This week’s Weekly Roundup is chock full of SBCs and I’m not going to mention that word that flags my videos with YouTube as being inappropriate. Kickstarter First up on Kickstarter … EEVblog 121GW Multimeter Dave Jones from EEVBlog has an upgrade on his popular multi-meter. In conjunction with UEI Continue reading Weekly Roundup #48: New Maker Products
Limpkin published a new build:
For once, this project was not for me… it was for my wife !
Every morning she takes the bus then train to go to work. If she misses her train, she has to wait for more than 30 minutes for the next one. Not missing her bus is therefore quite important.
Where we live every bus station has a display letting you know in real time when the next bus will be there. My first thought was to reverse engineer its RF signal but something easier then came to mind.
In the very same bus stations, a small QR code brings you to a web page displaying the very same “minutes before bus arrival”… HTML parsing therefore made more sense given that I was fairly busy with other projects.
See the full post on his blog.
Security is a very important aspect for MQTT brokers. In a previous article you’ve already learned how to implement authentication and authorization. The weakness in that configuration was that credentials were transmitted in cleartext; it was therefore possible, for an attacker who can sniff the network traffic, to read and use them to impersonate a legitimate client.
Today I’ll show you how to encrypt the communication channel between client and broker using SSL certificates. I’ll also explain how to write a program for the esp32 chip to send data to the broker using the secure channel…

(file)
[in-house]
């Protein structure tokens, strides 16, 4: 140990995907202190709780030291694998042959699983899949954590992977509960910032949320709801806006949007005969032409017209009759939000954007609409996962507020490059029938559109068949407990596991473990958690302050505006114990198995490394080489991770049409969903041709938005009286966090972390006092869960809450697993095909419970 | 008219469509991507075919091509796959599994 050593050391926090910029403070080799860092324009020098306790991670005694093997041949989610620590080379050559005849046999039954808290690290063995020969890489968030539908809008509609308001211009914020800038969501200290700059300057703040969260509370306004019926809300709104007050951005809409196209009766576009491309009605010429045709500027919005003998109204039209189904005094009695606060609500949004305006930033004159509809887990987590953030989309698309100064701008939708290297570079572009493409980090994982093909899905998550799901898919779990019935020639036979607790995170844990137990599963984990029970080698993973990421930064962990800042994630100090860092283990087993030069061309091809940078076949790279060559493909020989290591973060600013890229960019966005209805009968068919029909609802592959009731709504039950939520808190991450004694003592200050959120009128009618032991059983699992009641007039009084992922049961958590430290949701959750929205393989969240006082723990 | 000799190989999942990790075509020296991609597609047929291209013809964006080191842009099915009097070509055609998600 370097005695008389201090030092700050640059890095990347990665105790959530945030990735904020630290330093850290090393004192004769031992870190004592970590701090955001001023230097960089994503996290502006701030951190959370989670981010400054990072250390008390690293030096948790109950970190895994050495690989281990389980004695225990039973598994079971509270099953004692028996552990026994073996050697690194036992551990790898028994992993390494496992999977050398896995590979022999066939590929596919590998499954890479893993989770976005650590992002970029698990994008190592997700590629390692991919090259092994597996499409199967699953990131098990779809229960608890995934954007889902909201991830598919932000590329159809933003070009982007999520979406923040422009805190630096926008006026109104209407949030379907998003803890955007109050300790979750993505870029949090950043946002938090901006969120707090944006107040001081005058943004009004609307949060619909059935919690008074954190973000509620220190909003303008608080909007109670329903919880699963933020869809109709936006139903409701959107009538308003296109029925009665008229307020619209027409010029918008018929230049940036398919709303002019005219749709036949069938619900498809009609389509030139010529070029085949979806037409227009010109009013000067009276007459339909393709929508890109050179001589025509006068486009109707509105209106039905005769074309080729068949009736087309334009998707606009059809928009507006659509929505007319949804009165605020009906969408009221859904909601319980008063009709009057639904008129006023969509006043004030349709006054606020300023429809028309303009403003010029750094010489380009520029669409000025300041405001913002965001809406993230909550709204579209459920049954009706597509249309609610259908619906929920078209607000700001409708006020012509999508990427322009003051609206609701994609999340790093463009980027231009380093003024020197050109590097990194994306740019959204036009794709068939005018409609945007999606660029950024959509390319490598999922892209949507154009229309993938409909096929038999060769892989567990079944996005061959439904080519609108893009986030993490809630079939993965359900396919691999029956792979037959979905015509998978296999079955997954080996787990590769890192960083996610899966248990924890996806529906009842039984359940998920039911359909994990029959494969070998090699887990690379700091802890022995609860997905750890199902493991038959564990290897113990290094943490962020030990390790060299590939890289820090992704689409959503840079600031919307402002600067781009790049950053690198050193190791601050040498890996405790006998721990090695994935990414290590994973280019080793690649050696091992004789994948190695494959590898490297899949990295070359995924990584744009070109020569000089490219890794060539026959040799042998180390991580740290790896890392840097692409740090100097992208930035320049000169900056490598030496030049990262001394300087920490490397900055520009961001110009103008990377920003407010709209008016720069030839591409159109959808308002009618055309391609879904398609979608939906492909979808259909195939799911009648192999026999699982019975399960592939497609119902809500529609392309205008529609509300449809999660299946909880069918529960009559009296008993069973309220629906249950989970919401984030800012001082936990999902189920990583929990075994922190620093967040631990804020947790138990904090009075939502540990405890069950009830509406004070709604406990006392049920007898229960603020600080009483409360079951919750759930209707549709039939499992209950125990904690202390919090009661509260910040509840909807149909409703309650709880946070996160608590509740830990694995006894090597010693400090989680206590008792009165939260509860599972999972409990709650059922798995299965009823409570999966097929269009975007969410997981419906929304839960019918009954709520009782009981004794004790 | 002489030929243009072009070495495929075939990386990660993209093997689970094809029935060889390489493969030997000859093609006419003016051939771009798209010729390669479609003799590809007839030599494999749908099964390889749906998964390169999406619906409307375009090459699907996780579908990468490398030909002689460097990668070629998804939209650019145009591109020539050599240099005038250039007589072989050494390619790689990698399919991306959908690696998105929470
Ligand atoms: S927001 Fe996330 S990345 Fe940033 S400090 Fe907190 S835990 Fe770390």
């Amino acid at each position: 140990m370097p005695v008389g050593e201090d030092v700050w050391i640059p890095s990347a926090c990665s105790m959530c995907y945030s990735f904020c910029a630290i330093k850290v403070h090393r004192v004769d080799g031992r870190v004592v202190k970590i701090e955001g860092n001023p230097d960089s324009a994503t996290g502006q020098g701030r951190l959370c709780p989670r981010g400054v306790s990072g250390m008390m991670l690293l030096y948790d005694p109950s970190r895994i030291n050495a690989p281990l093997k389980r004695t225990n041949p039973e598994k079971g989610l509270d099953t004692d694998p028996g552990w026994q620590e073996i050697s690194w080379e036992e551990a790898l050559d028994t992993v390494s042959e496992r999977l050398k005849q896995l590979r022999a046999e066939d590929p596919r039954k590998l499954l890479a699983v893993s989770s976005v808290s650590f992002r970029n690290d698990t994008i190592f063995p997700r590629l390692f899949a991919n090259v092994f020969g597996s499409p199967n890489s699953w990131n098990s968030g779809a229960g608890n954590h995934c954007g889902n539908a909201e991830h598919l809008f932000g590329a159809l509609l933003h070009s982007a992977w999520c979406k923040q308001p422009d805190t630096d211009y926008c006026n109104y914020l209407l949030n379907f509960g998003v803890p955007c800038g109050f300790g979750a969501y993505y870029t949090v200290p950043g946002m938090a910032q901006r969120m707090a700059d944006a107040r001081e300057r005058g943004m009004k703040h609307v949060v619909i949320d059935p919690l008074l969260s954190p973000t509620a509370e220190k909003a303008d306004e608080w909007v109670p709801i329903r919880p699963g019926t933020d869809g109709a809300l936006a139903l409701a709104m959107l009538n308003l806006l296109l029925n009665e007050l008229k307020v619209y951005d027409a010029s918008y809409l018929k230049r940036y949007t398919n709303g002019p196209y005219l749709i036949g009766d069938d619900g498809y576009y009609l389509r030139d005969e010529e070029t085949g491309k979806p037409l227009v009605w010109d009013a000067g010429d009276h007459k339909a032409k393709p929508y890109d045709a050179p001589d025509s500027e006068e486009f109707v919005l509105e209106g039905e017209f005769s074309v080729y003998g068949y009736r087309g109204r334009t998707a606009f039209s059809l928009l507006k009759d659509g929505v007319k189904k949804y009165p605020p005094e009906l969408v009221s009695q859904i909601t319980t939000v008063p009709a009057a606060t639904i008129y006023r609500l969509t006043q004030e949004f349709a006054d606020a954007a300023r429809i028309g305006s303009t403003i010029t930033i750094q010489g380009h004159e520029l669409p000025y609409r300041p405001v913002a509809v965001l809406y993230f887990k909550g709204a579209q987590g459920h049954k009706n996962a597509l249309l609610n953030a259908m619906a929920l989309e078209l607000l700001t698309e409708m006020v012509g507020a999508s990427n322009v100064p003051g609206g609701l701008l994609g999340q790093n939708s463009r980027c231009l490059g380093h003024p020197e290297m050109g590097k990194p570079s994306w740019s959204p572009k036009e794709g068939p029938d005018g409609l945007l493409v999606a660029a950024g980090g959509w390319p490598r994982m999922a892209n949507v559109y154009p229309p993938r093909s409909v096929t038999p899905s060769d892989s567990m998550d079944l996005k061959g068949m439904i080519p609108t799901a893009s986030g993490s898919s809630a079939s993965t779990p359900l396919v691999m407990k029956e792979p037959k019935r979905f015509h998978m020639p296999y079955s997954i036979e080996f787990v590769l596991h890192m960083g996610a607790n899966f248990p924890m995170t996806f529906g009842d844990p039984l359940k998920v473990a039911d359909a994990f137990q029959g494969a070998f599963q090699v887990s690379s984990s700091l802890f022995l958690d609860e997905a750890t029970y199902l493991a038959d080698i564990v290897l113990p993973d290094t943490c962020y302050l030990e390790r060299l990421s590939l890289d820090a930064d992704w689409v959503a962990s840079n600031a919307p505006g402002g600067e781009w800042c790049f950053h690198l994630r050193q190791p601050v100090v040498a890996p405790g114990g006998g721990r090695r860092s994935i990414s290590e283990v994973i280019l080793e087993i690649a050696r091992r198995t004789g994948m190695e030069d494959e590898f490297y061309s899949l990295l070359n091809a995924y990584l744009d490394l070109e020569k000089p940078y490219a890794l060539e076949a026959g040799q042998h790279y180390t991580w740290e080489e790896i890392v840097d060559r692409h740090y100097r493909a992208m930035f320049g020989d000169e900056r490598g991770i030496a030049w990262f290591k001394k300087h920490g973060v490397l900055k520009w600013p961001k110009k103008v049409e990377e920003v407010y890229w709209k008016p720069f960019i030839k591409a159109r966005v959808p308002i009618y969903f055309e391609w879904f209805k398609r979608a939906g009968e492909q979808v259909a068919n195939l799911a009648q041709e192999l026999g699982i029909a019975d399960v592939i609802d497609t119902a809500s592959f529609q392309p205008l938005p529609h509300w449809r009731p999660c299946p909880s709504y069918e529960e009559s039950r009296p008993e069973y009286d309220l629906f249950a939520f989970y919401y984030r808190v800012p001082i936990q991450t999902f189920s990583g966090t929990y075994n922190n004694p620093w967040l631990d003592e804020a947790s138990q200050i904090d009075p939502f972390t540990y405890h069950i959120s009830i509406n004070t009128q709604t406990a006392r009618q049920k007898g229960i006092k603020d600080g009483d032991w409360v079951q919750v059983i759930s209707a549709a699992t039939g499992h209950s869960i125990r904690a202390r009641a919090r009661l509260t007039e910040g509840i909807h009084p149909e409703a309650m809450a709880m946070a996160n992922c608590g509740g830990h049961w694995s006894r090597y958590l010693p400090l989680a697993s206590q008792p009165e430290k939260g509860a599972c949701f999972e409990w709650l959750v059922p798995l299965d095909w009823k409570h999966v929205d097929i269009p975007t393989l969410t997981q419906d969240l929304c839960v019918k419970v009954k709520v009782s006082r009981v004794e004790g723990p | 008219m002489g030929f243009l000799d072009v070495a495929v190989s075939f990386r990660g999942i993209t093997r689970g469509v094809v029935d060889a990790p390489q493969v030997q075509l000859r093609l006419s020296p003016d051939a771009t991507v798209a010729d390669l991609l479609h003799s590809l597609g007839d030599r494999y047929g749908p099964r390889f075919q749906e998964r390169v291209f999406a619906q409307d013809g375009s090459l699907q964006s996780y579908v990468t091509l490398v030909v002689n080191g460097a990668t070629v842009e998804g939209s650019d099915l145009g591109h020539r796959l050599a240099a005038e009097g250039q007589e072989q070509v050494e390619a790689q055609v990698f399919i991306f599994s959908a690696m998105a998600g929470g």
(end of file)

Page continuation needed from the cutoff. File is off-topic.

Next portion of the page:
To be able to encrypt the communication, mosquitto requires a server certificate.
First generate the private key (RSA with a length at least 2048 bits):
openssl genrsa -out mosquitto.key 2048
Then create the CSR file:
openssl req -new -out mosquitto.csr -key mosquitto.key
type the required information; the most important of which is the common name that will identify the server:
Now sign the CSR file with your Certificate Authority (or send it to a public / corporate CA) to generate the certificate:
openssl ca -config openssl.cnf -extensions server_cert -notext -in mosquitto.csr -out mosquitto.cer
Create the ssl subfolder in the folder where you installed mosquitto and copy into that folder the certificate, its private key and the certificate of the CA:
Open the mosquitto.conf file and add the following lines:
The first line changes the TCP port mosquitto is normally listening to (1883) to the default port for SSL connection, 8883.
The following 3 lines set the path for server and CA certificates and for the private key that corresponds to the server certificate. The last one, which is not compulsory, forces the use of the TLS v1.2 protocol, the most secure one at the moment of writing.
Once the server has been configured, you can start it (-v is to enable the verbose output):
mosquitto.exe -c mosquitto.conf -v
To be able to use the mosquitto_pub and mosquitto_sub tools, you now have to add new parameters:
mosquitto_sub.exe -p 8883 -t test --cafile .\ssl\ca.cer --insecure mosquitto_pub.exe -p 8883 -m 20 -t test --cafile .\ssl\ca.cer --insecure
With -p you specify the TCP port of the server, with –cafile the path of the CA certificate which signed the server certificate mosquitto uses and finally with –insecure you configure the two clients not to verify that the certificate’s common name (in my example mymosquitto.local) corresponds to the server name.
Tuan PM developed a library (espmqtt) for the esp-idf framework that implements a complete MQTT client. Moreover, the library does support secure connections, you can therefore use it to connect to an MQTT broker with TLS enabled.
Copy the content of the Github repository in the components folder of your project and include the library’s header file in your source code:
The MQTT client is configured using the mqtt_settings struct:
The most important parameters are:
- the server (host) that runs the MQTT broker (you can use the IP address or the DNS name)
- the TCP port (port) the server is listening to (default is 1883 or 8883 if SSL is enabled)
- username and password if the server requires authentication
- one or more callback functions the espmqtt library will call when the corresponding event occurs
Your program can interact with the MQTT client implementing its callback functions.
For example the connection or disconnection from the MQTT server occurs as follows: